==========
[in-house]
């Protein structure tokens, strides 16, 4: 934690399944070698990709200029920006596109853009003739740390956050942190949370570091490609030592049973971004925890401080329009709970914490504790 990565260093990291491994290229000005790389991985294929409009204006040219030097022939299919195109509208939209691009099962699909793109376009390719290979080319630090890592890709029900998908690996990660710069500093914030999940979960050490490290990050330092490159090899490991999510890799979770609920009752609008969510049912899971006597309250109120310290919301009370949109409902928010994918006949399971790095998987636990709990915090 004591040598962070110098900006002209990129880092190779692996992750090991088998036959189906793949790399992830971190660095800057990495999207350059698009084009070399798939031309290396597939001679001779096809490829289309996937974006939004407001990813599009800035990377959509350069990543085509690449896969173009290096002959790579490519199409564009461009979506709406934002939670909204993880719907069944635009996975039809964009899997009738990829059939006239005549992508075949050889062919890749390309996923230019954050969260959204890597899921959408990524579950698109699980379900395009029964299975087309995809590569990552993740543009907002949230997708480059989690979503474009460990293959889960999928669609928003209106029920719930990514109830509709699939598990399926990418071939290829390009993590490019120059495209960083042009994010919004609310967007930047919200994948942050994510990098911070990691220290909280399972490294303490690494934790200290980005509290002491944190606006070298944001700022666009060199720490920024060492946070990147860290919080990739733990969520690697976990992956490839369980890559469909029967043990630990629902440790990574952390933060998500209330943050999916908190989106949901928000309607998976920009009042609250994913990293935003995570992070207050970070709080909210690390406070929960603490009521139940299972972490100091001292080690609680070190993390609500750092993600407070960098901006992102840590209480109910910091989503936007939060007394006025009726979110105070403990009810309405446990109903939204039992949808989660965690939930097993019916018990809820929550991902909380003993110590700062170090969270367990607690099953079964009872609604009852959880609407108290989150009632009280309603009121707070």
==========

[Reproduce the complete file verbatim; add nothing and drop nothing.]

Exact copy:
[in-house]
């Protein structure tokens, strides 16, 4: 934690399944070698990709200029920006596109853009003739740390956050942190949370570091490609030592049973971004925890401080329009709970914490504790 990565260093990291491994290229000005790389991985294929409009204006040219030097022939299919195109509208939209691009099962699909793109376009390719290979080319630090890592890709029900998908690996990660710069500093914030999940979960050490490290990050330092490159090899490991999510890799979770609920009752609008969510049912899971006597309250109120310290919301009370949109409902928010994918006949399971790095998987636990709990915090 004591040598962070110098900006002209990129880092190779692996992750090991088998036959189906793949790399992830971190660095800057990495999207350059698009084009070399798939031309290396597939001679001779096809490829289309996937974006939004407001990813599009800035990377959509350069990543085509690449896969173009290096002959790579490519199409564009461009979506709406934002939670909204993880719907069944635009996975039809964009899997009738990829059939006239005549992508075949050889062919890749390309996923230019954050969260959204890597899921959408990524579950698109699980379900395009029964299975087309995809590569990552993740543009907002949230997708480059989690979503474009460990293959889960999928669609928003209106029920719930990514109830509709699939598990399926990418071939290829390009993590490019120059495209960083042009994010919004609310967007930047919200994948942050994510990098911070990691220290909280399972490294303490690494934790200290980005509290002491944190606006070298944001700022666009060199720490920024060492946070990147860290919080990739733990969520690697976990992956490839369980890559469909029967043990630990629902440790990574952390933060998500209330943050999916908190989106949901928000309607998976920009009042609250994913990293935003995570992070207050970070709080909210690390406070929960603490009521139940299972972490100091001292080690609680070190993390609500750092993600407070960098901006992102840590209480109910910091989503936007939060007394006025009726979110105070403990009810309405446990109903939204039992949808989660965690939930097993019916018990809820929550991902909380003993110590700062170090969270367990607690099953079964009872609604009852959880609407108290989150009632009280309603009121707070």